Bauhinia is a large genus — more than 500 species — of trees and shrubs native to both the Old World and New World tropics. Typically, their leaf pairs are arranged in a butterfly wing, or back-to-back, configuration.
Therein lies an interesting piece of folklore: Among Aboriginal Australians, it is common for spouses to be far apart in age, so that the husband and his wife’s mother are about the same age. Aboriginal custom — known as Jigal or Jugal — aims to keep those two from becoming chummy. They are forbidden from facing each other directly, so the back-to-back Bauhinia leaves exemplify the desired relationship. Accordingly, Aboriginals refer to Bauhinia species as Mother-in-Law/Son-in-Law Trees.
We at Richard Lyons’ Nursery have no intention of prying into your familial life, but would instead like to recommend several Bauhinia species for your consideration:
Bauhinia acuminata — This Asian native, commonly known as the Dwarf White Bauhinia or White Orchid Tree, reaches just 6-10 ft. tall at maturity. It blooms most of the year in southern Florida, producing beautiful white, fragrant flowers. This species is quite amenable to container culture. Like all Bauhinias, it flowers most prolifically when grown in full sun.
Bauhinia blakeana — This tree was discovered on the grounds of a monastery in Hong Kong. It may be a hybrid between B. variegata and B. purpurea, It was adopted as the floral emblem of Hong Kong in 1965 and now also appears on the territory’s flag, coat of arms, and coins. What makes the tree so popular is its orchid-like, showy, large purple-magenta flowers. In southern Florida, it blooms from November to April, thus making it a significant nectar source for the hummingbirds that overwinter in the region. B. blakeana reaches 20-40 ft. in height, with a crown spread of 20-25 ft.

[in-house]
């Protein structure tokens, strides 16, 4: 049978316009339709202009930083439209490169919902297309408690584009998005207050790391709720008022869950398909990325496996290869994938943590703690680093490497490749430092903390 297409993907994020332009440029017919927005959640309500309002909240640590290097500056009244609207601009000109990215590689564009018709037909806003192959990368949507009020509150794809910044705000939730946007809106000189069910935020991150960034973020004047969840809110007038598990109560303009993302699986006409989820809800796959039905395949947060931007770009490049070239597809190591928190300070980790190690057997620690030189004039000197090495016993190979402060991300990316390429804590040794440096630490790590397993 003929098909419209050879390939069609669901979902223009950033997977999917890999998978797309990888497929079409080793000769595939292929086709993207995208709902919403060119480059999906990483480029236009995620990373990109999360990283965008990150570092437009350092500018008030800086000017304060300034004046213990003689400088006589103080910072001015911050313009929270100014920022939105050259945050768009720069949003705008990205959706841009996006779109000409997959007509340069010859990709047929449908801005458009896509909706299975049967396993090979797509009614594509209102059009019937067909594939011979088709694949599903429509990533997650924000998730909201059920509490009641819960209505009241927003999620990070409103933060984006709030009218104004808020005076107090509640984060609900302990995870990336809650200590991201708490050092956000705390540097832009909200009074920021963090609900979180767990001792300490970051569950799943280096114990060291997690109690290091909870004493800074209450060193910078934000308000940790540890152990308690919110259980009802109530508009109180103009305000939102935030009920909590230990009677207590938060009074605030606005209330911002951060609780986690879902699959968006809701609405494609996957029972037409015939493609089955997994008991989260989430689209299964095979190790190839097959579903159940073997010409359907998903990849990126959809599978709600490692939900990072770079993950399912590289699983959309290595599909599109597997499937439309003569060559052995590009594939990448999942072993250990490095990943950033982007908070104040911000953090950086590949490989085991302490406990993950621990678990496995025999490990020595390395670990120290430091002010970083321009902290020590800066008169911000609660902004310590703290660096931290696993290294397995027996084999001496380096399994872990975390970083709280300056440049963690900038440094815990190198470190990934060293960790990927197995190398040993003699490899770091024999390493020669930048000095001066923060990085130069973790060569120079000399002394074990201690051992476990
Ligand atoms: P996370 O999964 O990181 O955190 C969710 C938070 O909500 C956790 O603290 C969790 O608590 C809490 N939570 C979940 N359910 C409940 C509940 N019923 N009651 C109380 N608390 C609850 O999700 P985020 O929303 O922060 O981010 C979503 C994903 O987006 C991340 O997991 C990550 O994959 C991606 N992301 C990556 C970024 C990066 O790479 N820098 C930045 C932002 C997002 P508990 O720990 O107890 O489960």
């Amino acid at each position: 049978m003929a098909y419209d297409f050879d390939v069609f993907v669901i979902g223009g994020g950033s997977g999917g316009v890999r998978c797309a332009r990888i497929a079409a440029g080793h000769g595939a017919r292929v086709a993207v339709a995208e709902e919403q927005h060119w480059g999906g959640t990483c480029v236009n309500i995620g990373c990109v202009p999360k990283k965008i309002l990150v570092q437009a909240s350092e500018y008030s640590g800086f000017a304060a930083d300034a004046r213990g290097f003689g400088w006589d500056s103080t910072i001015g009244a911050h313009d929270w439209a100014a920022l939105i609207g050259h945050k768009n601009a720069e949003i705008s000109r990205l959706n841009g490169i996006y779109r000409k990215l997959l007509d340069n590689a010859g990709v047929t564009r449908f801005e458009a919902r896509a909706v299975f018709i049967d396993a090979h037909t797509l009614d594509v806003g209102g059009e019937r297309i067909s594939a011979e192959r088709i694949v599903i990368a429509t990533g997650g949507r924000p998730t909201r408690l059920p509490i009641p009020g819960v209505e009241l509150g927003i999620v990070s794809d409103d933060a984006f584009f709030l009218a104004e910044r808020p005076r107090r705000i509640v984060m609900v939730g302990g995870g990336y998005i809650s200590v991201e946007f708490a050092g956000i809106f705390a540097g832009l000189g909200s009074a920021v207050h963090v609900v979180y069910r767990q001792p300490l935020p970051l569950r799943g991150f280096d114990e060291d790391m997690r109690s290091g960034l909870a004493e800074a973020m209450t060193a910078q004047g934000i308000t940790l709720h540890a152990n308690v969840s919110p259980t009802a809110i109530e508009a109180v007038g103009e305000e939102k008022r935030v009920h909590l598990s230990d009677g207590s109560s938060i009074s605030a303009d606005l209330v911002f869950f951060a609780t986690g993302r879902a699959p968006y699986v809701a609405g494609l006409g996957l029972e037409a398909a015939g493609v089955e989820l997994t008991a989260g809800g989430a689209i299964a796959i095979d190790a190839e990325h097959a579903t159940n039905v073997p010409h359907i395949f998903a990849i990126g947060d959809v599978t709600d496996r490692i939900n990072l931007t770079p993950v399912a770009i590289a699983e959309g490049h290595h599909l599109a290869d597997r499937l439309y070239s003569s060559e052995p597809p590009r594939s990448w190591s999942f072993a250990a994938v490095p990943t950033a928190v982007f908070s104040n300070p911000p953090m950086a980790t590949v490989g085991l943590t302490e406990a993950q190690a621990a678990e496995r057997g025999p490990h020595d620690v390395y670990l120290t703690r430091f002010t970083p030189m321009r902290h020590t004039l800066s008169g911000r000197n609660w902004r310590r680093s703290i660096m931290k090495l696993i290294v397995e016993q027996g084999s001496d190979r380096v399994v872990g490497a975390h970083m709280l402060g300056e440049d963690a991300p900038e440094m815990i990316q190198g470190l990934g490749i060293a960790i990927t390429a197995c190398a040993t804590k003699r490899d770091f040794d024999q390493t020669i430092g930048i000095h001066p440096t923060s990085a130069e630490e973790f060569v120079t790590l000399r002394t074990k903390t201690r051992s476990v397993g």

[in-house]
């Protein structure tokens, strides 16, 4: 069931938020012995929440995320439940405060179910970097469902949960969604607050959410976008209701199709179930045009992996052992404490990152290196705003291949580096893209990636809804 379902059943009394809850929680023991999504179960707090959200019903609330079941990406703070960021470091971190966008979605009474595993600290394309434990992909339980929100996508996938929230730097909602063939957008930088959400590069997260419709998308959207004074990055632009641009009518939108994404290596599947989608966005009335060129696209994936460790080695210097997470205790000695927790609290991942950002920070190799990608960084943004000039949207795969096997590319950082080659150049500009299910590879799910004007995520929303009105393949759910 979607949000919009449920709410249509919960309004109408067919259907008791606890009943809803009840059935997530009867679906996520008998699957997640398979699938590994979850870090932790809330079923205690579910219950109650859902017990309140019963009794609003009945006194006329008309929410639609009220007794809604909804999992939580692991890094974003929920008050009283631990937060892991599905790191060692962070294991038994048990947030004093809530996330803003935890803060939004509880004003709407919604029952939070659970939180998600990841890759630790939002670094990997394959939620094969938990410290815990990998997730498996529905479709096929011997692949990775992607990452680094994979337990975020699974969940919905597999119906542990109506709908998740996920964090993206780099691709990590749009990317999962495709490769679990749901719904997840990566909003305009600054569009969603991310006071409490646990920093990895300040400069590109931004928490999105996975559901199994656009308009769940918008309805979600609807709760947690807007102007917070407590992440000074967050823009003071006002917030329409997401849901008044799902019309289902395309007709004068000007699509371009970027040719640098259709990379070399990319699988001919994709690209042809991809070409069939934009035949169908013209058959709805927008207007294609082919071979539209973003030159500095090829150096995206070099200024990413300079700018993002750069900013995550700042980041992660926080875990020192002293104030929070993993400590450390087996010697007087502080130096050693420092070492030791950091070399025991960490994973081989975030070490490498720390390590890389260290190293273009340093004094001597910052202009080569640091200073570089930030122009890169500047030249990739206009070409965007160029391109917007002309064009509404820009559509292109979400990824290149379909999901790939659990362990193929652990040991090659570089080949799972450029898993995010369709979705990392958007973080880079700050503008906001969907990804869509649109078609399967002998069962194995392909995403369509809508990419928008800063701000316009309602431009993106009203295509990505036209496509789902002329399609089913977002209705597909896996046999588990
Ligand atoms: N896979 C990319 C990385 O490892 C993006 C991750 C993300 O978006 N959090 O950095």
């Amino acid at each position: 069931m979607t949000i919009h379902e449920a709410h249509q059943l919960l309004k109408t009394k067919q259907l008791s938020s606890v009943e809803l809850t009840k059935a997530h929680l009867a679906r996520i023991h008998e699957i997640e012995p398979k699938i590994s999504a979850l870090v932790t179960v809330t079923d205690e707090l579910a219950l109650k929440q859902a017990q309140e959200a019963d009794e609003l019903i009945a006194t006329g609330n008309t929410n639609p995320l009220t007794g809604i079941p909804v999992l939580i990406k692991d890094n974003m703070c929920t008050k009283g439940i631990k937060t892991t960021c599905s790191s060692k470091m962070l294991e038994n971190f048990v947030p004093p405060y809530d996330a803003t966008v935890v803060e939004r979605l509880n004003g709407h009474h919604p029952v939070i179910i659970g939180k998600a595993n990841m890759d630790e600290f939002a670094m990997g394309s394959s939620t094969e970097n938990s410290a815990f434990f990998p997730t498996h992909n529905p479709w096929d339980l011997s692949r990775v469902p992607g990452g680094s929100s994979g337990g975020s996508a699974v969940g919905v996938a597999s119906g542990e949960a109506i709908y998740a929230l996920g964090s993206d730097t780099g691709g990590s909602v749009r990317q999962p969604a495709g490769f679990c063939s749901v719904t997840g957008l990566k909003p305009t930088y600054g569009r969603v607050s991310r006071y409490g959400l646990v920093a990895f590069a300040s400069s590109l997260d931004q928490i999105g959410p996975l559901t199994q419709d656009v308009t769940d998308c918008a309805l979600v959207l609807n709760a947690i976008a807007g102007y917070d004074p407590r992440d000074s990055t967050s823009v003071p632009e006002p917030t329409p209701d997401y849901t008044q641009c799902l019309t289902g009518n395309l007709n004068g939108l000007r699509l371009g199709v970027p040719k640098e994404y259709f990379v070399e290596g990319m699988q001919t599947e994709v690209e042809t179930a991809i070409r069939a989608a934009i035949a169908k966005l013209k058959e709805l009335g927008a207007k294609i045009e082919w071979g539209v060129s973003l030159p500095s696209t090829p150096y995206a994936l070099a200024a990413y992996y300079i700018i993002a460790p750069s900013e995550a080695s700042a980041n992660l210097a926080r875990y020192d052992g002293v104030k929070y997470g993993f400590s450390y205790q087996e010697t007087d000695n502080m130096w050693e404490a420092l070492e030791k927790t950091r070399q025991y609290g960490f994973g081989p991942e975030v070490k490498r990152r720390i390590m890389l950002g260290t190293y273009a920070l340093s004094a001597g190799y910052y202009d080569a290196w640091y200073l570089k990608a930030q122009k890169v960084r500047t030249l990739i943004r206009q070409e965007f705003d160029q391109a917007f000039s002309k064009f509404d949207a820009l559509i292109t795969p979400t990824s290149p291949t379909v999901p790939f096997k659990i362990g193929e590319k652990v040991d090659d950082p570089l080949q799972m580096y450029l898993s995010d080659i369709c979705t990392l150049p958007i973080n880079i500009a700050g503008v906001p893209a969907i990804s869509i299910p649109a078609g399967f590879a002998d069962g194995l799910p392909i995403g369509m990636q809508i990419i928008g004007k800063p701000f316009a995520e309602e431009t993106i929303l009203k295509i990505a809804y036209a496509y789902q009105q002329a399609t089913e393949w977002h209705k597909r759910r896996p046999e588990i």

Bauhinia divaricata — Commonly known as the Butterfly Orchid Tree or Mexican Orchid Tree, this small-statured species produces airy pink and white flowers virtually year-round. It has an attractive spreading crown and matures to 12-20 ft. in height. It is a valuable nectar source not only for butterflies — especially the Giant Swallowtail — but also ruby-throated hummingbirds.
Bauhinia galpinii — This species, native to parts of southern and eastern Africa, is a spreading shrub, maturing to dimensions of 8-10 ft. high and 10-15 ft. wide. It makes an excellent subject to grow on an espalier, and can be cut back hard without repercussions. Its red-orange flowers appear profusely during the warmer parts of the year, attracting butterflies. B. galpinii is cold-hardy down to at least the upper 20s. Once established, it is both drought- and wind-tolerant.
Bauhinia grandidieri — This is another dwarf species that can be espaliered. Because of its small leaves, it also has proven popular for bonsai and general container culture. Its orchid-like flowers are bluish-purple in hue, appearing during the warmer times of the year. B. grandidieri should be grown in well-drained soil.
Bauhinia rufescens — Native to northeastern Africa, this is another small-leafed species and, like the others, it makes an excellent subject for bonsai culture. To get some idea of its drought-resistance, consider that it is deemed the most palatable camel browse in the Sudan. That trait also hints at its ability to spring back from heavy pruning, even if you don’t have a camel. It flowers in a range from white to greenish-yellow, and has a pleasant fragrance.
Bauhinia tomentosa — This Bauhinia has been accorded many common names, incuding St. John’s Tree, Yellow Bauhinia, and Yellow Bell Orchid Tree. It is normally multi-stemmed, reaching a height of about 12 ft. at maturity. Its species name refers to its sometimes-fuzzy bark. Drooping branches and bell-shaped, yellow flowers — with a maroon blotch in the center — make B. tomentosa a popular ornamental plant.